Oh, did you ever read Goudge's GREEN DOLPHIN STREET? It had a marriage mix-up that gave me nightmares. The book was supposed to make you think that everything ultimately happened for the best, but I could never shake the feeling that the characters got cheated. Even worse, the author claimed that it was based on a true story!
kellyrfineman
Apr. 18th, 2009 02:08 am (UTC)
Nope - never read it. Never even heard of it. One decidedly doesn't feel that anyone's been cheated in the Willig books, though . . .
tessagratton
Apr. 18th, 2009 01:34 pm (UTC)
Good luck with Night Jasmine! I haven't read it yet, myself.

Partly I'm feeling slightly disgruntled that our Pink Carnation hasn't had her romance yet. I would like it now, pls. :D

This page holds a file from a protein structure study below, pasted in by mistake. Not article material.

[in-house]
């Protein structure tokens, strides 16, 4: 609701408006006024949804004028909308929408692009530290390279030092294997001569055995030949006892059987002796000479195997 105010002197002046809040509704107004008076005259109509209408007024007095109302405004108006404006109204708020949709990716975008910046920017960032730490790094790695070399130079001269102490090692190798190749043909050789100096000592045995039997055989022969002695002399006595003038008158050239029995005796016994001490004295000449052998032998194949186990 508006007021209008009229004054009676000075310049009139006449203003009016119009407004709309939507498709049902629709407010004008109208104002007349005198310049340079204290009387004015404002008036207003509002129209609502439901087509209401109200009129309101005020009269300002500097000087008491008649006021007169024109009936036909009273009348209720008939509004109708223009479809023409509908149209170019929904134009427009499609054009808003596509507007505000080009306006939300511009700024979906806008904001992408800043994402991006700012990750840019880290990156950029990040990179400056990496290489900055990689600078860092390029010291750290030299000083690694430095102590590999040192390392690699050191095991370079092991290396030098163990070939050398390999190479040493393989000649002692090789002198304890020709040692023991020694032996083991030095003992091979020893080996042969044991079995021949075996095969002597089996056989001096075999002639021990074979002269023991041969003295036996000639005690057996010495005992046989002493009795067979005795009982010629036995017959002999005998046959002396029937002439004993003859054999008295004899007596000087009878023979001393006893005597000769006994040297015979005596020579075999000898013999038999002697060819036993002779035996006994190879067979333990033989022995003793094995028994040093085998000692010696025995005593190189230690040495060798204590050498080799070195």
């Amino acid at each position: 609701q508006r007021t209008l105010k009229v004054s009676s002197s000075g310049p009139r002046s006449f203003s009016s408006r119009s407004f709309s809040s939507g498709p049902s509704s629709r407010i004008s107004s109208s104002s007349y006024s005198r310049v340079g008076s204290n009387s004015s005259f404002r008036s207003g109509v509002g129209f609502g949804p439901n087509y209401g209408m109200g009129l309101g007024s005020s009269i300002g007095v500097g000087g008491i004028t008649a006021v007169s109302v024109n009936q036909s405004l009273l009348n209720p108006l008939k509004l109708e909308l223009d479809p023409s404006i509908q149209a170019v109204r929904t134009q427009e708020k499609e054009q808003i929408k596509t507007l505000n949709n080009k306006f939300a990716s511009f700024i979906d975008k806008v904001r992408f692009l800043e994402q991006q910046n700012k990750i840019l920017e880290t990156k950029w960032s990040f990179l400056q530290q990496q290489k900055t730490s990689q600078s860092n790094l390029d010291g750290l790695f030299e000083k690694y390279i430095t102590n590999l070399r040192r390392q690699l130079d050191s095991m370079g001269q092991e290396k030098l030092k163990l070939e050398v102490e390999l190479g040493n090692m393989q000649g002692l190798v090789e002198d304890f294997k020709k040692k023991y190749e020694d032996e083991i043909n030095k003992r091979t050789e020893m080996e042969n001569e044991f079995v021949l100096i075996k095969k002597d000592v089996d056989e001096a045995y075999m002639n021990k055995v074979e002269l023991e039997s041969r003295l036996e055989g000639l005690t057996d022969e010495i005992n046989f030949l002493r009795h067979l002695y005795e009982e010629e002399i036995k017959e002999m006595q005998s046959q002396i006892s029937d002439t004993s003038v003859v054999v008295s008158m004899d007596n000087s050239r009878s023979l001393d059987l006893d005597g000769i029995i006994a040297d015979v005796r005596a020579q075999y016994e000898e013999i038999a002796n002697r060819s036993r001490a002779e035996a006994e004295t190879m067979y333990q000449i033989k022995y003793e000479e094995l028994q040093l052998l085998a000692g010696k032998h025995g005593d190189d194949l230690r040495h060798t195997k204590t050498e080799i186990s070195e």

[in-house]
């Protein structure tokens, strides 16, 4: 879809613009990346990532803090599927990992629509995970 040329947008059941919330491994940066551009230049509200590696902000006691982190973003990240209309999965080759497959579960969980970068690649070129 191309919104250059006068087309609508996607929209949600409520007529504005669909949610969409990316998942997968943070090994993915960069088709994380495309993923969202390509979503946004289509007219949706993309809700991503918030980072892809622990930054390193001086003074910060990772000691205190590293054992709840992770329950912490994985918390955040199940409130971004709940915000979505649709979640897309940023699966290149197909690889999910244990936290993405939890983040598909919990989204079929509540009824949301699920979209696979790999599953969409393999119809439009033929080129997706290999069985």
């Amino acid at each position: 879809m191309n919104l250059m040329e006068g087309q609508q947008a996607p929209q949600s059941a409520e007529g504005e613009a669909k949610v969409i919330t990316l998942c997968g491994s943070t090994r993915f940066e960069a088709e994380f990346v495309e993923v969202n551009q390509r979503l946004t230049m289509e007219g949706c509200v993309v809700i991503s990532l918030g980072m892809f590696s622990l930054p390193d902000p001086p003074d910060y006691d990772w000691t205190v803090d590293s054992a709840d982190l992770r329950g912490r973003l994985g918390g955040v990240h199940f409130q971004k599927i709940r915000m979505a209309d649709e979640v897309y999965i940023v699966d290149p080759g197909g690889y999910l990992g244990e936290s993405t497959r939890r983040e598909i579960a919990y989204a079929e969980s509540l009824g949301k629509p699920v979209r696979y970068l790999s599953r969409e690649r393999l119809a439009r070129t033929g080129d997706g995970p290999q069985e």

kellyrfineman
Apr. 18th, 2009 02:03 pm (UTC)
Since romance has ended the career of every other spy, I rather suspect that she might be last to have one. That said, I'd love to see a beau for Miss Gwen. God I love Miss Gwen.
tessagratton
Apr. 18th, 2009 02:04 pm (UTC)
LOL. I would like to see romance NOT destroy her life as a spy. That's rather old fashioned. ;)
kellyrfineman
Apr. 18th, 2009 02:06 pm (UTC)
I keep thinking she's going to end up with a Frenchman . . . There's been a paucity of foreigners and a surfeit of Englishmen and women thus far.
tessagratton
Apr. 18th, 2009 02:06 pm (UTC)
That could be fun! Whatever she does will be fun no doubt.
kellyrfineman
Apr. 18th, 2009 02:14 pm (UTC)
I am really indebted to you for the book recs, since I am enjoying them so terribly much. (And Night Jasmine is now on hold for me at the library - tra la la!)
tessagratton
Apr. 18th, 2009 02:16 pm (UTC)
I'll thank my mom. She put the first one into my hands a couple years ago, due to my love of The Scarlet Pimpernell. :D Good Mom!
( 11 comments — Leave a comment )